Wireless, Super-Fast Internet Access Is Coming to Your Home

MIT Technology Review

In the gleaming but quiet headquarters of a startup called Starry--above the din of Boston's Downtown Crossing--40 engineers are toiling to achieve a disruptive vision: delivering Internet access to apartments and businesses, cheaply and wirelessly, nearly 100 times faster than the average home connection today. The idea of gigabit-per-second wireless service to homes has been around for at least 15 years, but technology advancements make the idea far more plausible today. The high-capacity wireless technology involved--known by a chunky piece of jargon, "millimeter wave active phased array"--is now much less expensive and bulky thanks to advances in microelectronics and software. Telecom giants including Verizon and AT&T are working on the technology, as are Facebook and Google with their efforts to provide fast public Wi-Fi access. Starry's service, expected to launch this summer, would be the first to use the technology to actually get inside homes and offices.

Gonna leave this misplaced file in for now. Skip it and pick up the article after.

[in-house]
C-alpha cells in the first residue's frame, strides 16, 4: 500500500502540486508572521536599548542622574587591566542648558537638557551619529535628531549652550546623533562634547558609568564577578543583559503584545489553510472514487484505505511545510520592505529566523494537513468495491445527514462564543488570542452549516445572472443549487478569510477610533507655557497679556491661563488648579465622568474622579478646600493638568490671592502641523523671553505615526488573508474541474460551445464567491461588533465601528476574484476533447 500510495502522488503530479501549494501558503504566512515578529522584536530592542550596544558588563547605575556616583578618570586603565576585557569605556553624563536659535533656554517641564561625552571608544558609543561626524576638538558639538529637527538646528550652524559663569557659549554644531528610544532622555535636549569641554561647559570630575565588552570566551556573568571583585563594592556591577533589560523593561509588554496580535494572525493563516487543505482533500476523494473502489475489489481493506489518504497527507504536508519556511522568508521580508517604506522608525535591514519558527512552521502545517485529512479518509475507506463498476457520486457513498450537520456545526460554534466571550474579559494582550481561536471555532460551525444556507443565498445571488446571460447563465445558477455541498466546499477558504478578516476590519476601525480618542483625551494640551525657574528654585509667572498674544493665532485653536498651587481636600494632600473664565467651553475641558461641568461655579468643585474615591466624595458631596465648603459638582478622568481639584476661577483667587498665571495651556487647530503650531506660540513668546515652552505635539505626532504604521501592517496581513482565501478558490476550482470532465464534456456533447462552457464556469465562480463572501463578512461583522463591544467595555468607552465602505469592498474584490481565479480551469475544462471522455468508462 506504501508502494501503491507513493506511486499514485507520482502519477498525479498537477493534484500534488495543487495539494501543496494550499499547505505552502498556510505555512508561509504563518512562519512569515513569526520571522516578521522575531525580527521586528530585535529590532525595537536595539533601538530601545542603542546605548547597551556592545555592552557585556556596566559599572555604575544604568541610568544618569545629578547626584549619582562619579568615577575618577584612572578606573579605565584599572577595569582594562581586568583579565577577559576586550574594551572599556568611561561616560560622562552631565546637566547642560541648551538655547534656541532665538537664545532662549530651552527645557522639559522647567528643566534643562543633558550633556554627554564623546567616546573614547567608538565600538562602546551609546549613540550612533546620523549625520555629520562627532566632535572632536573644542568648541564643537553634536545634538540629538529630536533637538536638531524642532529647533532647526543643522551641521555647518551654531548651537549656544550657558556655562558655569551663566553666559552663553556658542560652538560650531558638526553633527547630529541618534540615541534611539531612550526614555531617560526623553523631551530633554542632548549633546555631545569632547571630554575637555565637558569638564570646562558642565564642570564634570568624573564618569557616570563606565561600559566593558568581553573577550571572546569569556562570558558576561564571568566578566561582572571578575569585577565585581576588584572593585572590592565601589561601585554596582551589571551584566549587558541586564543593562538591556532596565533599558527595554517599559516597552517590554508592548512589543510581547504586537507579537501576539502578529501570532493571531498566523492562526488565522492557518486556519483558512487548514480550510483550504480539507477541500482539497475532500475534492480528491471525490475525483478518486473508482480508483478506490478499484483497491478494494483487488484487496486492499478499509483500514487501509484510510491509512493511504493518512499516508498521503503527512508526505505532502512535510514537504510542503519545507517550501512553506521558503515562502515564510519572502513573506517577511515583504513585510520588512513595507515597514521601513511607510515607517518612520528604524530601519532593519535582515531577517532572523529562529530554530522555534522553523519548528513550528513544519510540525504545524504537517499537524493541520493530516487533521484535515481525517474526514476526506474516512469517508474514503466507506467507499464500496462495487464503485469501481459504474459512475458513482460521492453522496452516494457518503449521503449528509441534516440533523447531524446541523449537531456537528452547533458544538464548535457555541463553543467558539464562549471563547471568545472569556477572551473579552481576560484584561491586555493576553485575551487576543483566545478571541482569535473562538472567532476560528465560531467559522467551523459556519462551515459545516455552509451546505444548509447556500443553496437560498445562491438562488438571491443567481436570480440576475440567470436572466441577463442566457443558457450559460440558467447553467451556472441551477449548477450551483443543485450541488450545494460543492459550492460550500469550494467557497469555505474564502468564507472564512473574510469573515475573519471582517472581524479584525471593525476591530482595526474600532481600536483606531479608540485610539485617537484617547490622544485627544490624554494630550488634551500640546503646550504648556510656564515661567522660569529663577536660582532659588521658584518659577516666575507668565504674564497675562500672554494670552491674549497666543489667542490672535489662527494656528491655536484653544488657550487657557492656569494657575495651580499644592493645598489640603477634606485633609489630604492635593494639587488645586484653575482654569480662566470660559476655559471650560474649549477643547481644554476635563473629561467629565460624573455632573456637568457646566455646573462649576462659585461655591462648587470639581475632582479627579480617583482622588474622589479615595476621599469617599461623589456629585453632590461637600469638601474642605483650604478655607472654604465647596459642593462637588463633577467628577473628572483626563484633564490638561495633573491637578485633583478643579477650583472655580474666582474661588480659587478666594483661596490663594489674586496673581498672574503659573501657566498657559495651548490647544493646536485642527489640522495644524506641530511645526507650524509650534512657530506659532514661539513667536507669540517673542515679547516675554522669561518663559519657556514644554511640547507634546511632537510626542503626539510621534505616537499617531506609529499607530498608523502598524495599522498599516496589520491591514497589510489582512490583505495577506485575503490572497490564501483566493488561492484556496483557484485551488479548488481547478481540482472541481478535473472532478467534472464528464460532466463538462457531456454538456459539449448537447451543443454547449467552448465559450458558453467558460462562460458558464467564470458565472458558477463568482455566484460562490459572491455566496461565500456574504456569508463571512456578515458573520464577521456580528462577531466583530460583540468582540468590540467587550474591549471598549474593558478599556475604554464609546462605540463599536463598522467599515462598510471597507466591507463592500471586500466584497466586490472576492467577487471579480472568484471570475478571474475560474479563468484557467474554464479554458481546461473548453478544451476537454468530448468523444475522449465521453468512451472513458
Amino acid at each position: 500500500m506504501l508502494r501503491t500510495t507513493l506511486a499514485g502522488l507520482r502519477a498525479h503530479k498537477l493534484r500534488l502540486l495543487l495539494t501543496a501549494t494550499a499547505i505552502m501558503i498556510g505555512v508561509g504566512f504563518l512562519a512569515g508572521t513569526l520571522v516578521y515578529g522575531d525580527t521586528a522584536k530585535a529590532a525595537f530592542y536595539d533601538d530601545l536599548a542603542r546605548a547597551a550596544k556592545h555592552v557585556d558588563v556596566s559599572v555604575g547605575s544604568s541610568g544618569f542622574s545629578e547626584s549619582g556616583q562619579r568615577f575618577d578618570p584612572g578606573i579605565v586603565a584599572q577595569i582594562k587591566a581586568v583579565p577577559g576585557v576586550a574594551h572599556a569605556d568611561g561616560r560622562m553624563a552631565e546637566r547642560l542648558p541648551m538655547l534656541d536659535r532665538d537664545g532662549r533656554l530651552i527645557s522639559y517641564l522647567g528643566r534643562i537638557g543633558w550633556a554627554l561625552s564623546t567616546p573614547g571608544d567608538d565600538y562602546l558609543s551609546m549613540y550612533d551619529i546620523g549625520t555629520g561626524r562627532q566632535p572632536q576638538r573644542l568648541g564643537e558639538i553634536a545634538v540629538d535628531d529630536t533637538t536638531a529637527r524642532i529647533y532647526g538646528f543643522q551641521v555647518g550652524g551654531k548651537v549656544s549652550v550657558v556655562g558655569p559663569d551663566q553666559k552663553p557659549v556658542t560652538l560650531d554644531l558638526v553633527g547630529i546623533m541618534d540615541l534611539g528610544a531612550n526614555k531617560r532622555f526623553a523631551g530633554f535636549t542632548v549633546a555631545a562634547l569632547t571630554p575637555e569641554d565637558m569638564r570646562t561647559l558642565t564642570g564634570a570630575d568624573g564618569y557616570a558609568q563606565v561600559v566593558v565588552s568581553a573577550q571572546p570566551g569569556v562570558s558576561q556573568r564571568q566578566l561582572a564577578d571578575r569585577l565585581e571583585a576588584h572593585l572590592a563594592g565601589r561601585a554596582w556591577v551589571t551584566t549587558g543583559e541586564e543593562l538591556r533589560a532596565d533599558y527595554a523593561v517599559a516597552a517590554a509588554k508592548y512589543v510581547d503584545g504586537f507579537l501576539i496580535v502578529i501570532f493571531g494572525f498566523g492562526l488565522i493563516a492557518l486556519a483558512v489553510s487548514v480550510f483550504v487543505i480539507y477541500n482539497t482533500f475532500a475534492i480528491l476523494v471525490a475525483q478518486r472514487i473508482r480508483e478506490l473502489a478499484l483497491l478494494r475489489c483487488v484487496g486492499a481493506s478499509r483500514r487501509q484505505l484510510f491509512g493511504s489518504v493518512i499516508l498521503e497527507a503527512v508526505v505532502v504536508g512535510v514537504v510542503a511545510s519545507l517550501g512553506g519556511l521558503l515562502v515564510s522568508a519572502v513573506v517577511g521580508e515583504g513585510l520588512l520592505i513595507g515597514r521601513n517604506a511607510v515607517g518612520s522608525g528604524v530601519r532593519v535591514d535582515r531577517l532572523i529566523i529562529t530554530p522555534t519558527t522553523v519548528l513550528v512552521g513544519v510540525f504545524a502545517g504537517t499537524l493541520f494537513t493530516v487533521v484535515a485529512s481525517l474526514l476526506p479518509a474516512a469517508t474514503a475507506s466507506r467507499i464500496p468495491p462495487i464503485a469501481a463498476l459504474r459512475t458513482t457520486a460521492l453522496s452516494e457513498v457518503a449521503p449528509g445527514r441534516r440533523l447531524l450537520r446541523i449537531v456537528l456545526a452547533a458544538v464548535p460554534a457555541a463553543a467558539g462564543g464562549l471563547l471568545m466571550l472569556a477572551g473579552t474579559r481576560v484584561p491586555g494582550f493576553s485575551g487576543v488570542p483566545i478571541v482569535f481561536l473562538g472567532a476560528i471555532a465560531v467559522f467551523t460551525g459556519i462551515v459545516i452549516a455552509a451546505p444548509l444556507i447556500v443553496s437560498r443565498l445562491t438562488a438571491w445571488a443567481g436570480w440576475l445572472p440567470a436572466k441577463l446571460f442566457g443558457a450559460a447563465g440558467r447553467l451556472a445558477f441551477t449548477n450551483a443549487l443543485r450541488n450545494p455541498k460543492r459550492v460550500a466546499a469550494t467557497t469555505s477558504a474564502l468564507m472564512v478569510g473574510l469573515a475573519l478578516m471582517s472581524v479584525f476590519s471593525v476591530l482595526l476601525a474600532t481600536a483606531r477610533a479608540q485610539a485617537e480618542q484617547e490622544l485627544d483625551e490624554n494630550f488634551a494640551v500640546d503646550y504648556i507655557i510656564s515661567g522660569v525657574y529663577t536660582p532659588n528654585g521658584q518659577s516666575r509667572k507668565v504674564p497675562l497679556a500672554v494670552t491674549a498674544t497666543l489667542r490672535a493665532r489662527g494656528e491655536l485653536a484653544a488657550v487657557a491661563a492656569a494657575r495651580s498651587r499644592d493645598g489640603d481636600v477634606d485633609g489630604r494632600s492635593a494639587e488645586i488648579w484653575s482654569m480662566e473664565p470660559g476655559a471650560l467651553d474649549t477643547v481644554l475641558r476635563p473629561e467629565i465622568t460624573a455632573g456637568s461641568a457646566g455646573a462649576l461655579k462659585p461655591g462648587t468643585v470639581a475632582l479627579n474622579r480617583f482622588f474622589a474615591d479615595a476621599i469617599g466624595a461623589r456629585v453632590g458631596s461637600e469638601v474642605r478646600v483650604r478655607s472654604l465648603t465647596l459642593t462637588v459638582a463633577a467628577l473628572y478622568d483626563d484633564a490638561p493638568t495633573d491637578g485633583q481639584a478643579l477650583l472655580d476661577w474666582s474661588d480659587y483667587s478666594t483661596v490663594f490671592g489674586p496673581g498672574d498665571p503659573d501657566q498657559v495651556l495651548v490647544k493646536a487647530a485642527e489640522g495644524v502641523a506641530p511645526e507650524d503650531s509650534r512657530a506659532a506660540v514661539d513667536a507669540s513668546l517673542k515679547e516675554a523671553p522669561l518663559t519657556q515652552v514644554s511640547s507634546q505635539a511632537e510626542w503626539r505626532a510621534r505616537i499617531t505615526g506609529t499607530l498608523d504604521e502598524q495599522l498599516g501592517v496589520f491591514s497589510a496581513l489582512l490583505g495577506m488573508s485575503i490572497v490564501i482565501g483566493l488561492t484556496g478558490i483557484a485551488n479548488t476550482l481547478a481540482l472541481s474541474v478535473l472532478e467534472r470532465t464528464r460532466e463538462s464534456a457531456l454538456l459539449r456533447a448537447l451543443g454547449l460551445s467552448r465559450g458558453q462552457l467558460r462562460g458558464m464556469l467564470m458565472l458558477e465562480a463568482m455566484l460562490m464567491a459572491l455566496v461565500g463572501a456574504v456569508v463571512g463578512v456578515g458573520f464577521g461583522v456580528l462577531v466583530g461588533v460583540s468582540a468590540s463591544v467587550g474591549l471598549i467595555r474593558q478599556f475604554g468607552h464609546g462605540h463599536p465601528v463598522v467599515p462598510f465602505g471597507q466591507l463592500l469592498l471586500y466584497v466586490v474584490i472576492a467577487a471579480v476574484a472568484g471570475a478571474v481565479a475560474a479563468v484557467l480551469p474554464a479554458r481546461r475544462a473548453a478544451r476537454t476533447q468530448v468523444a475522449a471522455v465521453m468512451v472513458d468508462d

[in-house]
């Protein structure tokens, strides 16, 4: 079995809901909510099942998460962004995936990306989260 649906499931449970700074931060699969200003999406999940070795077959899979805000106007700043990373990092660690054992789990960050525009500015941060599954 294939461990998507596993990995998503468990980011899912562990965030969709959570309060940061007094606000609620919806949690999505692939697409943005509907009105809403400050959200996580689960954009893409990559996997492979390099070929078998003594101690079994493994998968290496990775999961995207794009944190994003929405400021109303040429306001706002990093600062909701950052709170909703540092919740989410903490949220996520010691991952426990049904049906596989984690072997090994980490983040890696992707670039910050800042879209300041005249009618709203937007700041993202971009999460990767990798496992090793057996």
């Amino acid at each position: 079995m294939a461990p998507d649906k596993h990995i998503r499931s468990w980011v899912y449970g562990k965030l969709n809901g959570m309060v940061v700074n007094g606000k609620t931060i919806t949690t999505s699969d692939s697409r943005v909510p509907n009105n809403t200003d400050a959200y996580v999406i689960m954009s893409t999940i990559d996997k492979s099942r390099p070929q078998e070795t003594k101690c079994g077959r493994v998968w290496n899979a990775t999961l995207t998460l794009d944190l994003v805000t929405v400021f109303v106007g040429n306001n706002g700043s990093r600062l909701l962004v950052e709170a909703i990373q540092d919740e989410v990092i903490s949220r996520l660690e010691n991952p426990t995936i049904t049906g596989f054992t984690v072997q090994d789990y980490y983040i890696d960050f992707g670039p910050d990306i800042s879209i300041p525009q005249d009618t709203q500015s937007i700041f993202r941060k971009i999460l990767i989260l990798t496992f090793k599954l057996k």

5G could change everything. Here’s what you need to know before you buy into the tech

USATODAY - Tech Top Stories

Verizons 5G lab is creating new and innovative ways to take advantage of the speed of 5G. With 5G, however, things are going to be a little different. To be clear, you don't need to know the details of how 5G works to enjoy the potential speed increases and other cool capabilities it will eventually offer. However, you do need to be aware of some 5G basics to really understand what future smartphones, connected devices, and carrier plans are going to offer – and how they'll differ. Learning a bit about how 5G works – and why not all 5G is the same – also helps to put some big recent business developments into context.

5G Heats Up Base Stations


Before 5G can be deployed commercially on a large scale, engineers have to solve some stubborn problems--including how to make a hot technology a whole lot cooler. But still mostly missing from the 5G equation are base stations powerful enough to shape and direct an individual RF connection to every subscriber within range, while performing feats of electromagnetic geometry to maintain that connection. A base station in the wireless world is a device that connects other wireless devices to a central hub. It is a wireless receiver and short-range transceiver that consists of an antenna and analog-to-digital converters (ADCs) to convert the RF signals into digital and back again. The 5G base station will have beamforming massive multiple-input, multiple-output (MIMO) antennas--an array of antennas that can focus and steer multiple beams simultaneously to different targets on the ground, such as a cell phone, using the millimeter wave spectrum. Sometimes that means bouncing the signal off an object to reach near the target rather than broadcasting a signal broadly over an area.